Thursday, March 20, 2008

Patent Search Tip #1 -- The Responsible Use of Google Patent Search

Google Patent Search??

I was pretty excited about this, too. But be careful, it's not the miracle website that will make patent searching easy. It is, however, a useful tool to have in your patent searching arsenal.

Here's my take on Google Patent Search:

The goods:

  • Google Patent features excellent images of full patents. If you've ever tried to view a complete patent in the USPTO database, you're familiar with their Alternatiff software, the clunky interface, and images that sometimes never appear. If you have a patent number or an inventor, this is a great way to retrieve a clear PDF copy of the original patent.
  • Advanced search features are easy to use. Or at least easier than the advanced search at the UPSTO database. One caveat, though: searching is not this tool's strong suit; easier doesn't mean as accurate as class/subclass searching. But if you have an inventor, an assignee, the complete title, or a patent number, Google can retrieve it without your having to resort to command line searching.
  • Citations and references are linked. This is a good way to explore a particular area of technology. You pull up a patent. The patents cited by that patent are listed. The later patents that cite that patent are listed. Everything is a click away.
The not-so-goods:
  • Class searching doesn't add up with USPTO database. And there's no subclass field, meaning you can bring up everything in a class (usually hundreds or thousands of patents) without narrowing it to subclass. This sort of kills its usefulness as a search tool. And when you do try to view a class, the numbers generally don't match those that come up in the USPTO database. Patent examiners, private attorneys, and agents use the USPTO database, not Google, so even one omission in the Google search results (there are usually many more) makes it unreliable.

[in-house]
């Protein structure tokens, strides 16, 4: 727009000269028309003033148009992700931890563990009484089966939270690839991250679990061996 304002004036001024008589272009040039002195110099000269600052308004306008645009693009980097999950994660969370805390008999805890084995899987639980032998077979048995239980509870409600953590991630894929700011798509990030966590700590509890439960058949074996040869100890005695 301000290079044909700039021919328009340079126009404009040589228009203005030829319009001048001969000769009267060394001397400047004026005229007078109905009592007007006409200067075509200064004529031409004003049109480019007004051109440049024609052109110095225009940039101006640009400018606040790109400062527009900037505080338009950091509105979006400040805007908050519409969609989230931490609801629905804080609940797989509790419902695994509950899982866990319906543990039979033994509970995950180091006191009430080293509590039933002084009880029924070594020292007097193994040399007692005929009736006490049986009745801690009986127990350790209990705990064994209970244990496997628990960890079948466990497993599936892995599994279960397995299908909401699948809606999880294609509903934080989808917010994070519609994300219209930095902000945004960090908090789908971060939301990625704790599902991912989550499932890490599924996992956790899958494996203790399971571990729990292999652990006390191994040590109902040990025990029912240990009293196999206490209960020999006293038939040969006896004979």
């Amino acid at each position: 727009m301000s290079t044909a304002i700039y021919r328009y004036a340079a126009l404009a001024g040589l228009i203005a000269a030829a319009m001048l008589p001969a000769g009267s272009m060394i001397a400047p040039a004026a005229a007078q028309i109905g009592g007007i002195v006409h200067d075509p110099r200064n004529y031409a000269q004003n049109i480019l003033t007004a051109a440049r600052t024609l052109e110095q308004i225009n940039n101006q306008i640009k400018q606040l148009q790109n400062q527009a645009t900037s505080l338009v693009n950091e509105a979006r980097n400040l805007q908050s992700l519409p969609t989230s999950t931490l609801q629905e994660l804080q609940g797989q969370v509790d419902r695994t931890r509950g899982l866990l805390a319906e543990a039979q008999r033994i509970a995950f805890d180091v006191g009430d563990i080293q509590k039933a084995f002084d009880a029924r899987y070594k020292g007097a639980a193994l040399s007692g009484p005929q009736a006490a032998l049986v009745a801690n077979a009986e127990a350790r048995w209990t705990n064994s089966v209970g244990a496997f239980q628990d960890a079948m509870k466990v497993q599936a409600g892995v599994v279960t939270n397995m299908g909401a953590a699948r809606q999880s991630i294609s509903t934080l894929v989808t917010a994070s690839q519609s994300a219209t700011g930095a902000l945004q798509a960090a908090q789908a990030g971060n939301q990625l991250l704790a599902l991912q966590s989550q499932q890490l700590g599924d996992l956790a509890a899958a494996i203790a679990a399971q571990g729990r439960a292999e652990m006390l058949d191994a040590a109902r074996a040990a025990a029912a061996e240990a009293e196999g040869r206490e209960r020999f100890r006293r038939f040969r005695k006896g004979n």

• Keyword searching is not the way to go with patents. Yet keyword searching is the primary means of access with Google. The vocabulary of patent professionals is highly technical; that's why the Index to U.S. Patent Classification is such a valuable tool. You might not know that a Koosh Ball is actually a "Generally Spherical Object with Floppy Filaments to Promote Sure Capture." But you might figure it's a ball, an amusement device, a toy, etc., and the Index will get you from those concepts to the right patent eventually. Google keyword searching will not.
Don't think that I dislike Google Patent Search. In fact, I use it every day. Here's my patent search routine:
  1. Use the index to find a class.
  2. Go to the Class Schedule and look up subclasses.
  3. Click on the "P" in the Schedule to get a list of patents.
  4. Open Google Patents in a new browser window.
  5. Find a patent title that looks good, highlight the number, copy it and paste it into the Google Patents search box.
This will retrieve a copy of the patent, generally as the first result. From there, I download or read a PDF or HTML version of the patent, look at the drawings, and usually go back to the list of patents at the USPTO site and repeat step 5 until I find what I'm looking for.

Beware the easy way out. In patent searching, the recommended tools are still those created by the USPTO that rely on class and subclass searching: CASSIS disks, PubWest, and the USPTO website, all of which are available for anyone here at the Patent and Trademark Center.

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